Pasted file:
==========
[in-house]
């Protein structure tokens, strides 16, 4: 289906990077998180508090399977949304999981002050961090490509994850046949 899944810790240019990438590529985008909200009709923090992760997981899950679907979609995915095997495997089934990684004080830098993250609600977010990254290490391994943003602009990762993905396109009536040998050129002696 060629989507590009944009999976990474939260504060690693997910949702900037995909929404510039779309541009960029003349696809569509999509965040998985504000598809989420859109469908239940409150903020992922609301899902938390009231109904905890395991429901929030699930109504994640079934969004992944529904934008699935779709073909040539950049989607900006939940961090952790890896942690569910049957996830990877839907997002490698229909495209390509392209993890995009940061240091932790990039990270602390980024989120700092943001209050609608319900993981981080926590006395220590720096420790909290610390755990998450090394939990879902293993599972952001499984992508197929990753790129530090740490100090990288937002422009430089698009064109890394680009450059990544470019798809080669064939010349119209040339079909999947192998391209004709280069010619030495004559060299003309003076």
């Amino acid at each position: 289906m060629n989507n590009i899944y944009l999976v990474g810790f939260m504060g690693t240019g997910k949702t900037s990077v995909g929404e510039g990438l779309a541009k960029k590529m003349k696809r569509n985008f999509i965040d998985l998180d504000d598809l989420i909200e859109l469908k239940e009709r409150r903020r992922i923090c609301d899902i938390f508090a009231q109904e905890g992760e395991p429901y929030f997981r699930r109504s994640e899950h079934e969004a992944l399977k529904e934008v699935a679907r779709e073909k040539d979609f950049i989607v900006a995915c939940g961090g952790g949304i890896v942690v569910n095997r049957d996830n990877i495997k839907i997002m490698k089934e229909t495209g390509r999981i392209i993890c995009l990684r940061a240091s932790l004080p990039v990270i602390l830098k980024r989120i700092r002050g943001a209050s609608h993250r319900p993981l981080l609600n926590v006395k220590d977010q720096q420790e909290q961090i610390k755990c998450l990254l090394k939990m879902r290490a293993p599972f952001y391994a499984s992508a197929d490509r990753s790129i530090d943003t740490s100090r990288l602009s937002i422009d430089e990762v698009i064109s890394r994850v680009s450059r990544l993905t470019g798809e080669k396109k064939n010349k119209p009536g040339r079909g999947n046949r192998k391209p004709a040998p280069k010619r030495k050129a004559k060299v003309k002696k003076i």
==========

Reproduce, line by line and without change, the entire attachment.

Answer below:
[in-house]
């Protein structure tokens, strides 16, 4: 289906990077998180508090399977949304999981002050961090490509994850046949 899944810790240019990438590529985008909200009709923090992760997981899950679907979609995915095997495997089934990684004080830098993250609600977010990254290490391994943003602009990762993905396109009536040998050129002696 060629989507590009944009999976990474939260504060690693997910949702900037995909929404510039779309541009960029003349696809569509999509965040998985504000598809989420859109469908239940409150903020992922609301899902938390009231109904905890395991429901929030699930109504994640079934969004992944529904934008699935779709073909040539950049989607900006939940961090952790890896942690569910049957996830990877839907997002490698229909495209390509392209993890995009940061240091932790990039990270602390980024989120700092943001209050609608319900993981981080926590006395220590720096420790909290610390755990998450090394939990879902293993599972952001499984992508197929990753790129530090740490100090990288937002422009430089698009064109890394680009450059990544470019798809080669064939010349119209040339079909999947192998391209004709280069010619030495004559060299003309003076």
């Amino acid at each position: 289906m060629n989507n590009i899944y944009l999976v990474g810790f939260m504060g690693t240019g997910k949702t900037s990077v995909g929404e510039g990438l779309a541009k960029k590529m003349k696809r569509n985008f999509i965040d998985l998180d504000d598809l989420i909200e859109l469908k239940e009709r409150r903020r992922i923090c609301d899902i938390f508090a009231q109904e905890g992760e395991p429901y929030f997981r699930r109504s994640e899950h079934e969004a992944l399977k529904e934008v699935a679907r779709e073909k040539d979609f950049i989607v900006a995915c939940g961090g952790g949304i890896v942690v569910n095997r049957d996830n990877i495997k839907i997002m490698k089934e229909t495209g390509r999981i392209i993890c995009l990684r940061a240091s932790l004080p990039v990270i602390l830098k980024r989120i700092r002050g943001a209050s609608h993250r319900p993981l981080l609600n926590v006395k220590d977010q720096q420790e909290q961090i610390k755990c998450l990254l090394k939990m879902r290490a293993p599972f952001y391994a499984s992508a197929d490509r990753s790129i530090d943003t740490s100090r990288l602009s937002i422009d430089e990762v698009i064109s890394r994850v680009s450059r990544l993905t470019g798809e080669k396109k064939n010349k119209p009536g040339r079909g999947n046949r192998k391209p004709a040998p280069k010619r030495k050129a004559k060299v003309k002696k003076i």